New Minerals Found At The World’s Largest Rare-Earth Mine Can Boost Defense Tech

At Bayan Obo, the largest rare-earth mine in the world, located in Inner Mongolia, Chinese geologists have discovered two new minerals, Oboniobite and Scandio-fluoro-eckermannite. The minerals were found through a partnership between the CAS Institute of Geology and Geophysics, Inner Mongolia Baotou Steel Union Co., Ltd., Baotou Research Institute of Rare Earths, and Central South University.

Academician Li Xianhua announced the findings on behalf of the CAS Institute of Geology and Geophysics. He said that the International Mineralogical Association validated their name and status as new minerals. Li claims that the newly discovered minerals are critical for developing new materials, energy, information technology, aerospace, national defence, and the military sector.

“These discoveries are vital for the country’s economic and social development,” he emphasized.

The two main elements of these minerals, niobium and scandium, are extremely rare and significant from a strategic standpoint. Superconducting materials, specific steels, and the aerospace sector all require niobium. Meanwhile, solid oxide fuel cells and alloys made of aluminium and scandium are essential.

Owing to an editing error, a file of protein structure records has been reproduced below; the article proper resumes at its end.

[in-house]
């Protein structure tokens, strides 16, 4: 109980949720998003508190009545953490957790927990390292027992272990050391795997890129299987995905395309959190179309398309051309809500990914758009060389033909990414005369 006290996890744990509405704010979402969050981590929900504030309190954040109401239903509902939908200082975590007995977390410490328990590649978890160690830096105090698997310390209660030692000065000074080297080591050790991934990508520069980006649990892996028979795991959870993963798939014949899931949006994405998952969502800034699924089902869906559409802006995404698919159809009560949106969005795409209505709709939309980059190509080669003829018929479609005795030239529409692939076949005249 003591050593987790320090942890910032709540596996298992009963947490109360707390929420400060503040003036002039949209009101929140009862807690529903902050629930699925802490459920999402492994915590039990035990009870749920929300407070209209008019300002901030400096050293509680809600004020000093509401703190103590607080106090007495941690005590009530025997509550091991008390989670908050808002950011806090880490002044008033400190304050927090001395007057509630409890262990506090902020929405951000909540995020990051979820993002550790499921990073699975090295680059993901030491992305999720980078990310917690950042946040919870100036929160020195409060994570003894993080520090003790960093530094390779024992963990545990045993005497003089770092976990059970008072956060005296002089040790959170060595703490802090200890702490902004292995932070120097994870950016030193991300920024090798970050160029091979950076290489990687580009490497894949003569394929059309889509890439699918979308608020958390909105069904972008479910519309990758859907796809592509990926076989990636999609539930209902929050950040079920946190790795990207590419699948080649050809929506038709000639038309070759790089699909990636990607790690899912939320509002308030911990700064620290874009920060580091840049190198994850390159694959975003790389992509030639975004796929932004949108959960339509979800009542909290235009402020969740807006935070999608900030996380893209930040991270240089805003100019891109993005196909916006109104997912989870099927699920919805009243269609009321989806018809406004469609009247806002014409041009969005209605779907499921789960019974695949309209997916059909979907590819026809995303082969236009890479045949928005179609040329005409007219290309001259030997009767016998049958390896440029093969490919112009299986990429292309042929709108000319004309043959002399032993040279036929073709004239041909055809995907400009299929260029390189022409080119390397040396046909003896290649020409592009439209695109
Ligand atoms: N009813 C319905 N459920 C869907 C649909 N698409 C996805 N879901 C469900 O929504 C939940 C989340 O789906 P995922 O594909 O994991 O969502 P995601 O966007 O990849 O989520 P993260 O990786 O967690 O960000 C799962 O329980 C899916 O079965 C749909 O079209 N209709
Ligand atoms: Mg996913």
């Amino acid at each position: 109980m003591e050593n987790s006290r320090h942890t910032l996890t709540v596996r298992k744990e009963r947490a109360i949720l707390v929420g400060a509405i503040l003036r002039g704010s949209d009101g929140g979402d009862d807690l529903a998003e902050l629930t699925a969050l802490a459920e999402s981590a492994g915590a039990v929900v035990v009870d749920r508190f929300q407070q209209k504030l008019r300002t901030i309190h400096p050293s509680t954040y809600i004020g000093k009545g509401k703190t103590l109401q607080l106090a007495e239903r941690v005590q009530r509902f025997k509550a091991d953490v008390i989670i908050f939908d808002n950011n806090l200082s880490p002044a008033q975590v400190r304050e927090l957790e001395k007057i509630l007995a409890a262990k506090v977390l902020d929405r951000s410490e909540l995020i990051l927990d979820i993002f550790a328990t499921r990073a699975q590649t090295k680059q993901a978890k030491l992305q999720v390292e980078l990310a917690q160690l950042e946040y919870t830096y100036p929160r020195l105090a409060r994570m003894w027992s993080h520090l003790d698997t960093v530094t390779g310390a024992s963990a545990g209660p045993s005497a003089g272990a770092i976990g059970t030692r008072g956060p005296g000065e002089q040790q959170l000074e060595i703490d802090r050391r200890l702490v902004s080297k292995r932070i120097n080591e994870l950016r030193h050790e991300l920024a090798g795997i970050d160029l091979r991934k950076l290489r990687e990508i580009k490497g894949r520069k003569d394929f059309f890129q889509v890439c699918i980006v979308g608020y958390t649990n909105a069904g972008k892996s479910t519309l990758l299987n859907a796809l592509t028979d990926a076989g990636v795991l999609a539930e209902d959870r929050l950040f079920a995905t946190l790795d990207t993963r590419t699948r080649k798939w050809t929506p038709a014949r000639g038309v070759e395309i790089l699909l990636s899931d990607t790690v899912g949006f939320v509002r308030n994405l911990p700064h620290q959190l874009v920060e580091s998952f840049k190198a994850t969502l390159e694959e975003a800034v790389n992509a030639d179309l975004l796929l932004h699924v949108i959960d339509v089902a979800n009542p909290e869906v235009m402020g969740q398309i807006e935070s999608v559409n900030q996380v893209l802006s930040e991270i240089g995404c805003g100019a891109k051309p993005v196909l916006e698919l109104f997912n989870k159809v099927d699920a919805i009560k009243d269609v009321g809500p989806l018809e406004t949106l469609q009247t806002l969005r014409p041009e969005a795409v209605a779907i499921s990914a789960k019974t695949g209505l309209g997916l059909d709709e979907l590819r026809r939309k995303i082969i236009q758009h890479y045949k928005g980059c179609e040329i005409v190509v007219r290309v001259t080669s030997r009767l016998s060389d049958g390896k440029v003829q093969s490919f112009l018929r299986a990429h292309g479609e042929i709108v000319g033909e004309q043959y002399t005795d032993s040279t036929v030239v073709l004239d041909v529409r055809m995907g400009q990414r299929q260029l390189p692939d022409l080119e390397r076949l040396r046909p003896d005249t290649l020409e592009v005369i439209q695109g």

Li Xiao, general manager of Inner Mongolia Baotou Steel Union Co., Ltd., emphasised that Bayan Obo has abundant mineral resources, including fluorite, iron, niobium, scandium, and thorium. He mentioned that since 1959, scientists had discovered eighteen new minerals at this deposit; the nineteenth and twentieth discoveries are oboniobite and scandia-fluoro-eckermannite.

Oboniobite has a yellow-brown to brown colour and a plate-like structure with a size range of 20 to 100 micrometres, according to Fan Hongrui, a researcher at the CAS Institute of Geology and Geophysics. Fan added that Zhai Mingguo, a CAS academician, was recognised under the name of Scandio-fluoro-eckermannite, the first mineral found in China that contains scandium, for his noteworthy contributions to studying China’s mineral deposits. This mineral is columnar, up to 350 micrometres in size, and has a pale yellow or light blue appearance.

China has made significant scientific advancements beyond Earth. The China National Space Administration (CNSA)’s Chang’e 5 spacecraft made essential discoveries on the lunar surface earlier this year. Trigonal Ti2O, triclinic Ti2O, and rutile (TiO2) were among the new minerals discovered by the mission. Since titanium dioxide usually occurs in various crystal forms in natural samples from Earth, identifying titanium compounds such as trigonal Ti2O and triclinic Ti2O is especially significant.

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